So here's the question that I've been thinking over for a few hours:

MIPS to C. Assume $s3 = i, $s4 = j, $s5 = @A. Below is the MIPS code:
Loop: addi $s4,$s4,1 # j = j + 1?
add $t1,$s3,$s3 # $t1 = 2 * i
add $t1,$t1,$t1 # $t1 = 4 * i
add $t1,$t1,$s5 # $t1 = @ A
lw $t0,0($t1) # $t0 = A
addi $s3,$s3,4 # i = i + 1?
slti $t1,$t0,10 # $t1 = $t0 < 10?
beq $t0,$0, Loop # goto Loop if >=
slti $t1,$t0, 0 # $t1 = $t0 < 0?
bne $t0,$0, Loop # goto Loop if <
Below is part of the corresponding C code:
do j = j + 1
while (______);
What C code properly fills in the blank in loop on right?
A: [i++] >= 10?
B: A[i++] >= 10 | A < 0?
C: A[i++] >= 10 & A < 0?
D: A[i++] >= 10 || A < 0?
E: A[i++] >= 10 && A < 0?
F: None of the above

I am in my first couple of weeks in a computer architecture class so I am reletively new at MIPS. But this little bit of code that I've bolded seems incorrect. If you use the slti instruction to set $t1 to either a 1 or 0 based off of $t0's value wouldn't you then use the beq instruction based off of $t1 not $t0 like the code is doing? It seems pointless to set $t1 if you aren't going to use it for something. Is there some sort of technique being applied here that I'm not seeing?

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Since the two slti instructions seem to be irrelevant then I would want to look at the beq and bne statements that say:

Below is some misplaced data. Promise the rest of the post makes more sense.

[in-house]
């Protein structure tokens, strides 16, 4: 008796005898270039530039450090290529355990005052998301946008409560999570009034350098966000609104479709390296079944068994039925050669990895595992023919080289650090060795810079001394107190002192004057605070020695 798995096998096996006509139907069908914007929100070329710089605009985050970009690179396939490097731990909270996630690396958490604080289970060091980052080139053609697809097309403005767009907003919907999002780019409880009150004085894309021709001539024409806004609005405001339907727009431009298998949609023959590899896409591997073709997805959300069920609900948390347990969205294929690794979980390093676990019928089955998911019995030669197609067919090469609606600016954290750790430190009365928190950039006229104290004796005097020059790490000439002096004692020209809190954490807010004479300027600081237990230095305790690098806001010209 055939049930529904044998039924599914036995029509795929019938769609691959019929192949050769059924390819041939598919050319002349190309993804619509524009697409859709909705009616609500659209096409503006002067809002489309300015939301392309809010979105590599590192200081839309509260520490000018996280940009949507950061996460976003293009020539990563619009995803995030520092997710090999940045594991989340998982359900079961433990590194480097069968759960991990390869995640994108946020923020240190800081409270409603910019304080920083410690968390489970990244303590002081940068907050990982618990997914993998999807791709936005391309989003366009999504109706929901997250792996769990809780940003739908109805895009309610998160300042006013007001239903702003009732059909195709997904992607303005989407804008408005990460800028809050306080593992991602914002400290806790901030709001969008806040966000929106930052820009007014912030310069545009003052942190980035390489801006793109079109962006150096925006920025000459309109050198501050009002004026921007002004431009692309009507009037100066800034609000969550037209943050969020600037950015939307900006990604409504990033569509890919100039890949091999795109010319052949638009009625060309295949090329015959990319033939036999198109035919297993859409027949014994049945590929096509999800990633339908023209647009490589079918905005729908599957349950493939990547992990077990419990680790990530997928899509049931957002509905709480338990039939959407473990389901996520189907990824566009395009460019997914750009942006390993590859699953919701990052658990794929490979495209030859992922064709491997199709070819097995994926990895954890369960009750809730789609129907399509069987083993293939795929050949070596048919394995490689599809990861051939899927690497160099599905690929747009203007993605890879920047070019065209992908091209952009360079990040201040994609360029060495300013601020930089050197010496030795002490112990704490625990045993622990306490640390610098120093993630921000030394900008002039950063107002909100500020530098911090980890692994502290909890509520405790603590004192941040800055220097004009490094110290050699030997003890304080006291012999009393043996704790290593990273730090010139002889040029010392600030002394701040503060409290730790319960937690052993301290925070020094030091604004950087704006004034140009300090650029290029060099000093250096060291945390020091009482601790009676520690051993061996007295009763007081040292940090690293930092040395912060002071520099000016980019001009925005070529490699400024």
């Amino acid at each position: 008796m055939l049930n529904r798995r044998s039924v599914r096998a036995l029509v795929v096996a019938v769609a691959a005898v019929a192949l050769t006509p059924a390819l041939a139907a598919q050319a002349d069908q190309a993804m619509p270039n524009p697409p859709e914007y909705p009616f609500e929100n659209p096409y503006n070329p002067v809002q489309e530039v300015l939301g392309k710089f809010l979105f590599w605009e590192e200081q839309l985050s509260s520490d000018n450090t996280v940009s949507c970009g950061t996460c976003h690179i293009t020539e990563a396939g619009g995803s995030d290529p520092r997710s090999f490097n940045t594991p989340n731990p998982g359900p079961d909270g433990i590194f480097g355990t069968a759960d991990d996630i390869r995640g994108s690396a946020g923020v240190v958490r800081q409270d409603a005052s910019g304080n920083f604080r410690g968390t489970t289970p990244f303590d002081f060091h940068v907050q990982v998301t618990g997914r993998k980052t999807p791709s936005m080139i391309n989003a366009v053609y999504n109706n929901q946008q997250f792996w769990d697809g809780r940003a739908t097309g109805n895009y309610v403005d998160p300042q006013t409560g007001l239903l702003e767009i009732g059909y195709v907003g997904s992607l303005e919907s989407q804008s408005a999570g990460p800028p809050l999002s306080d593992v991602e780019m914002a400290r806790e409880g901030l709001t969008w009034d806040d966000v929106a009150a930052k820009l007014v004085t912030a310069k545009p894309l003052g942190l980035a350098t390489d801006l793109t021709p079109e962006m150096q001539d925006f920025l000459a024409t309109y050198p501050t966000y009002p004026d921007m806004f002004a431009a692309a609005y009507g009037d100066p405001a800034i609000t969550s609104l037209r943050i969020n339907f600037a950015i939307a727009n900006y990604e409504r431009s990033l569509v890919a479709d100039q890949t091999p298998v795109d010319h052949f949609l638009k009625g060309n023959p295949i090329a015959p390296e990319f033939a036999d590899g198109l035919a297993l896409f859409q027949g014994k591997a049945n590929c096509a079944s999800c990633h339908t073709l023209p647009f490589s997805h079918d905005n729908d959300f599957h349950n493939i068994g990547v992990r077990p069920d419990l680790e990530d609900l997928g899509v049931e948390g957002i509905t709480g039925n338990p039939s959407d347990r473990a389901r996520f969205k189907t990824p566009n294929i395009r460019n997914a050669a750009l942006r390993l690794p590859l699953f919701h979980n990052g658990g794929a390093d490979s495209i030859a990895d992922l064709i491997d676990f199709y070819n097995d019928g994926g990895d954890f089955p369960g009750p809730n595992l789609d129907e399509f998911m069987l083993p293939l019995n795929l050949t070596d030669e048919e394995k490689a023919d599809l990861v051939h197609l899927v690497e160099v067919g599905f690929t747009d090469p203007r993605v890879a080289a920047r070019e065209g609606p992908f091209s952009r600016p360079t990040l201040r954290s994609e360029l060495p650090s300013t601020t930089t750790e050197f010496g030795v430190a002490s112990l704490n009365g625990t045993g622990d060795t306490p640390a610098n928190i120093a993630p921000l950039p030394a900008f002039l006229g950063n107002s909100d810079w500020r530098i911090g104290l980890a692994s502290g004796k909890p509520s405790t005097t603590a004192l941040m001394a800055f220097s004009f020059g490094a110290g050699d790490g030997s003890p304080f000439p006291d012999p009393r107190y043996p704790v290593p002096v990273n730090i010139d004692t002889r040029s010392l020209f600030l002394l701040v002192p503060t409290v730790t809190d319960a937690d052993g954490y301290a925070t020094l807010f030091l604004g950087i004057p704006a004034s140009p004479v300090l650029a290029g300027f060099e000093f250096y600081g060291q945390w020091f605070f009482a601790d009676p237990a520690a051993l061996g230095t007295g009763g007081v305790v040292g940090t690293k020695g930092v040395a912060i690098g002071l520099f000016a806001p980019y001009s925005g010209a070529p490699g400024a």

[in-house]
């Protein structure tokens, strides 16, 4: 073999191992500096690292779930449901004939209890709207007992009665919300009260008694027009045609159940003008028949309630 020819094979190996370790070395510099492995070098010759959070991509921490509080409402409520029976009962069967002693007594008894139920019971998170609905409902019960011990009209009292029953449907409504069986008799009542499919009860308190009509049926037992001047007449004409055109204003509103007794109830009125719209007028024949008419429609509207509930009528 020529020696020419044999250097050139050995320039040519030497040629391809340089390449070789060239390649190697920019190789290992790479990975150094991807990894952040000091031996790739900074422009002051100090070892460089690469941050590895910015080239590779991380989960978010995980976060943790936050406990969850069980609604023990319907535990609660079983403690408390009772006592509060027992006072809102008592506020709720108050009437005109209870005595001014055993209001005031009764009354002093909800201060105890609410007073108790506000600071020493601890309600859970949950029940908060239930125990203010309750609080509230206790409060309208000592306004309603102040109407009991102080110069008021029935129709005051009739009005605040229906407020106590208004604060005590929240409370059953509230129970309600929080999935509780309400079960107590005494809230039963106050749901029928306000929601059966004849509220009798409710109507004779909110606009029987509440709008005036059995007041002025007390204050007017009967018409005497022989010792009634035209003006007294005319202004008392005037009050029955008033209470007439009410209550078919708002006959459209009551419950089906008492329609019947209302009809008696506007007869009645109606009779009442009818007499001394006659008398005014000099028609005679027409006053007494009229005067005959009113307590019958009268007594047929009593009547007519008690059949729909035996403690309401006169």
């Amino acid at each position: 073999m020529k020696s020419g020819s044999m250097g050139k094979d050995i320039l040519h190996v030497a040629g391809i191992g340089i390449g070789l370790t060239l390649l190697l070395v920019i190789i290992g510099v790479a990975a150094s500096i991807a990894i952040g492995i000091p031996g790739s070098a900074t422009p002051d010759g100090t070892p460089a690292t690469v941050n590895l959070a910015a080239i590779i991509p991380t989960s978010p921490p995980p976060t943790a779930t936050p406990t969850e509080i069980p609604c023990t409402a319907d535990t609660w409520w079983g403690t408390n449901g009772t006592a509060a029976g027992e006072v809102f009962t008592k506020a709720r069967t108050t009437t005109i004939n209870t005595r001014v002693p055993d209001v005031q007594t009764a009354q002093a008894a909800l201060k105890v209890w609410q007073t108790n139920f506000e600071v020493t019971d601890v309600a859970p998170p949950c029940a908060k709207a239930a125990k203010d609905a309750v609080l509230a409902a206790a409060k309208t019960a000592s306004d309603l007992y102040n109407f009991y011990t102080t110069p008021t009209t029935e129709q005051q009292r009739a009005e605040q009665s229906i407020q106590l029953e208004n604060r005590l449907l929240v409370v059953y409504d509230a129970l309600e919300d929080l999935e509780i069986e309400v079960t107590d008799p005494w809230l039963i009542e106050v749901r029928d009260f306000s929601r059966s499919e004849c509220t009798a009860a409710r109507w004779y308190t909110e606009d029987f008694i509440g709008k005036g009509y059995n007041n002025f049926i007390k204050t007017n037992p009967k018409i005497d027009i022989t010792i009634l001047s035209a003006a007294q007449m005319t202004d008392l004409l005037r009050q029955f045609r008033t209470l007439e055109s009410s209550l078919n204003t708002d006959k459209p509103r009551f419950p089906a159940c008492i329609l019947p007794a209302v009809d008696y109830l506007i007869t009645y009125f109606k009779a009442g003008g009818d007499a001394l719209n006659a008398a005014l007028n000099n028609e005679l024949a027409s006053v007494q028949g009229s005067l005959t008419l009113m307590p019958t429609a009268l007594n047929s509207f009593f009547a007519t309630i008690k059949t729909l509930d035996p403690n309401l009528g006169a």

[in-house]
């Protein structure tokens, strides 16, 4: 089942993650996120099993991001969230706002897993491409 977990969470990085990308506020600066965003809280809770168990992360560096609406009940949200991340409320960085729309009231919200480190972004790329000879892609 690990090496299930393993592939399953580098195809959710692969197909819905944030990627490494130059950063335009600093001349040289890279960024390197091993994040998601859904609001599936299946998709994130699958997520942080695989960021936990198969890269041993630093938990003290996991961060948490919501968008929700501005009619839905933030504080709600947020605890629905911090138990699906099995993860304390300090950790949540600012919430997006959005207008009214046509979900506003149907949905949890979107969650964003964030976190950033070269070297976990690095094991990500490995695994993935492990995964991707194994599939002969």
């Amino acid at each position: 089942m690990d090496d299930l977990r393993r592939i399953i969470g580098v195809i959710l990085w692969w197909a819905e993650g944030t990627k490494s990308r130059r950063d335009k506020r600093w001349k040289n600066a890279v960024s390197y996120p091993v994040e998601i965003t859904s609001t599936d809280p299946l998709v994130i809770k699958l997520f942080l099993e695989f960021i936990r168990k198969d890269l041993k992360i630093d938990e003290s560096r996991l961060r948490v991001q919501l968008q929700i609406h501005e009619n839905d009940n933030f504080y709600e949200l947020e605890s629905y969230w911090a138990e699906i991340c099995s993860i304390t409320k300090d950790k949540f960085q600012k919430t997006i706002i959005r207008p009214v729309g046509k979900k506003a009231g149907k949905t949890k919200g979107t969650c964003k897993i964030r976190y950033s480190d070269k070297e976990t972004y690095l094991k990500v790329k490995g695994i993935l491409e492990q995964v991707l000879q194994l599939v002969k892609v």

if A >= 0 | A < 0 Then goto Loop

This would result in an infinite loop. Wouldn't it?

So here's the question that I've been thinking over slti $t1,$t0,10 # $t1 = $t0 < 10?
beq $t0,$0, Loop # goto Loop if >=
slti $t1,$t0, 0 # $t1 = $t0 < 0?
bne $t0,$0, Loop # goto Loop if <

First off, I don't know C, or how to type, I suck at it, but I digress, I do know MIPS. basically, your first beq is checking the wrong register, it should be comparing $t1, since slti instructions translate to this: $t1 = $t0 < 10, where the result is a one or a zero based off whether the set less than was true or not, so essentially a boolean. Second, $0 doesn't exist, the register you're trying to use is $zero, that is the register with a hard-coded value of zero, which you will use a lot for beq's or bne's. if you have anymore questions feel free to ask.

Great! Thanks that's what I thought I just wanted to make sure it wasn't a trick question. I appreciate your help.

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